A lithograph print of Eliza’s drawing of a Warbling Vireo (Vireo Gilvus) nest, dating from 1878, is also in the museum collections. Marked “First Drawing in Stone by E.J. Shulze,” the lithograph print is enhanced by watercolors.
The lithograph stones made several round-trips between Circleville and Cincinnati, accompanied by corrected proofs, before the illustrations were finished. Here’s an example of a corrected proof of Plate XXVI, a Chipping Sparrow’s nest. A penciled mark with instructions near the edge of the limb reads, “Cut off the end of the branch to this mark,” Three eggs were drawn in with pencil at the bottom right.
I thought of those “metamorphosis” books or “Harlequinades” – the moveable books with split-page illustrations that London publisher Robert Sayer produced in the 18th century – when I saw these three panels. Illustrations of the nests and eggs of a Chimney Swift and a Swamp Sparrow are on one side…
The first part of Illustrations of the Nests and Eggs of the Birds of Ohio was published and mailed to 20 subscribers in July 1879. Later, the number of subscribers increased to 39, including Rutherford B. Hayes and Theodore Roosevelt.
According to Kiser, Genevieve completed five lithographic plates before her death. One was of a wood thrush’s nest collected on May 30, 1877 from a hawthorn tree in a damp wood at Circleville (Plate II). “The light fluffy leaves of the foundation, the mossy branches and emerald foliage, the boggy earth and rank grass beneath, together formed a picture beautiful and rustic, a fitting symbol of the quiet wood, the drear repose in which this brilliant songster so much delights,” the description reads in part.
An Indigo Bird (Cyanospiza cyanea)’s nest, taken May 28, 1877 from an elder bush (Plate IV), was another. “Until Fall, his spirited warblings can be heard along the public roads and by-ways, from the humblest bush to the topmost branch of the forest tree, the brilliantly plumed male pours forth his melodies, seeming to make of the summer months one continual round of holidays,” the book says.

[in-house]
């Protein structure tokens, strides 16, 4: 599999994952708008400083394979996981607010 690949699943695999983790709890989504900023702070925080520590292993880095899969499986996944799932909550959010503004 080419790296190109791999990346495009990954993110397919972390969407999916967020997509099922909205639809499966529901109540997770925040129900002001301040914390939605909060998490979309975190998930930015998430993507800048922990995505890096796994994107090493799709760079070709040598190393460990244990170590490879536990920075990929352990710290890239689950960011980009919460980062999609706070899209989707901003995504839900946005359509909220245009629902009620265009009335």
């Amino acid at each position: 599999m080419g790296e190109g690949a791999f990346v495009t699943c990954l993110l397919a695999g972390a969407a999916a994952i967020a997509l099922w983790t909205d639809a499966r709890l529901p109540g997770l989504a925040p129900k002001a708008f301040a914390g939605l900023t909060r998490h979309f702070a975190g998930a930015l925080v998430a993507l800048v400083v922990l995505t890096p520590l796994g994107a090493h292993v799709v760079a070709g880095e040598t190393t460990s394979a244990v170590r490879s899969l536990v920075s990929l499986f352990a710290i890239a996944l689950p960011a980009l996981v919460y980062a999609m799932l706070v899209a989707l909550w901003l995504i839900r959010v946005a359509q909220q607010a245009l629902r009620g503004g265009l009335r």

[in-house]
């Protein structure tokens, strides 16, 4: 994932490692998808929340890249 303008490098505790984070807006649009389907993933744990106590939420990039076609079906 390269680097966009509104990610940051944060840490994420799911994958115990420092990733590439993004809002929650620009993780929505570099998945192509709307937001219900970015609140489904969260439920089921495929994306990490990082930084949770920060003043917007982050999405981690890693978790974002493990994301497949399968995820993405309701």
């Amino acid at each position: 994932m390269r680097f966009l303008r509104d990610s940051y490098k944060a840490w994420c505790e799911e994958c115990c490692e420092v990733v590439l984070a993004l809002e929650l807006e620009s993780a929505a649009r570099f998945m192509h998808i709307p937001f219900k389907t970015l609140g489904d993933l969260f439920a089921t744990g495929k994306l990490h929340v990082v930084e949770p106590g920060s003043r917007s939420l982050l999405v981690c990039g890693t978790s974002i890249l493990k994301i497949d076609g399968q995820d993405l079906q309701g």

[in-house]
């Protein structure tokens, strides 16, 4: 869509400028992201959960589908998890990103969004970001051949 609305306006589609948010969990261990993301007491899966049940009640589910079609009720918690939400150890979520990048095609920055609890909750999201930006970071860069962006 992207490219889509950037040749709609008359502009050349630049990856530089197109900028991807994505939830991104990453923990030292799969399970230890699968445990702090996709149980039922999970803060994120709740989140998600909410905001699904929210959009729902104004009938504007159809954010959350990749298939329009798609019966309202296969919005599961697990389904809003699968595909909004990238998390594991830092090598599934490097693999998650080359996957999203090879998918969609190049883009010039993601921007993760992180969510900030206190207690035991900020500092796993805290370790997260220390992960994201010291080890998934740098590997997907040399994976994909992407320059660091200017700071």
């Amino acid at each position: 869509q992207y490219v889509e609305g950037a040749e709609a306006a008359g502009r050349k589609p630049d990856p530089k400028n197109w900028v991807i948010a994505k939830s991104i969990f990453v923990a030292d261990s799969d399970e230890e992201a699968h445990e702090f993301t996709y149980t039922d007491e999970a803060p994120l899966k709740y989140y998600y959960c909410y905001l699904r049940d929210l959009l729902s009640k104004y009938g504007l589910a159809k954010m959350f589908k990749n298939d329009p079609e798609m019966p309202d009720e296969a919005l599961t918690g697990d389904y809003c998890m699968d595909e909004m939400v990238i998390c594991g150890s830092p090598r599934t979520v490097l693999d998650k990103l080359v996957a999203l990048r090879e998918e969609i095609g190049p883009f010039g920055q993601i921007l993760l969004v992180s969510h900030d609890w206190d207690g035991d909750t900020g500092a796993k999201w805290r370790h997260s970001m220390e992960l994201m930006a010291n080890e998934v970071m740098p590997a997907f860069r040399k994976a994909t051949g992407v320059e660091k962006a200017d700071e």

The nest of a Kingbird, or “Beebird,” (Tyrannus carolinensis), taken in June 1877 from a sycamore growing on the bank of a canal in southern Pickaway County (Plate VI); a Pewit Flycatcher (Sayornis fuscus) nest (Plate X); and the nest of a Summer Warbler (Dendroeca aestiva), taken from a small elm on the bank of the Scioto River during the last week of May, 1878 (Plate XV) were the other three. “It is representative to me of strength, comfort, beauty, every thing necessary for a cozy summer home,” the Joneses wrote of the Summer Warbler’s nest.
Virginia completed the book as a memorial to Genevieve. She hired two local girls to help color 50 copies of each lithograph. When her vision was damaged by typhoid fever in 1881, she hired Josephine Klippart, a painter and illustrator from Columbus, and Josephine’s mother, Emeline, to help color the plates. Howard finished the text.
Illustrations of the Nests and Eggs of Birds of Ohio was published in 1886, with 329 pages of text and 68 colored lithograph plates in folio format. It was exhibited at the World’s Columbian Exposition in 1893 in Chicago and received a bronze medal.
My most special pen pals will receive a greeting from me on one of the Nests and Eggs Notecards from Princeton Architectural Press, publisher of America’s Other Audubon. Six different images from the book are on 12 notecards with descriptive captions on the reverse.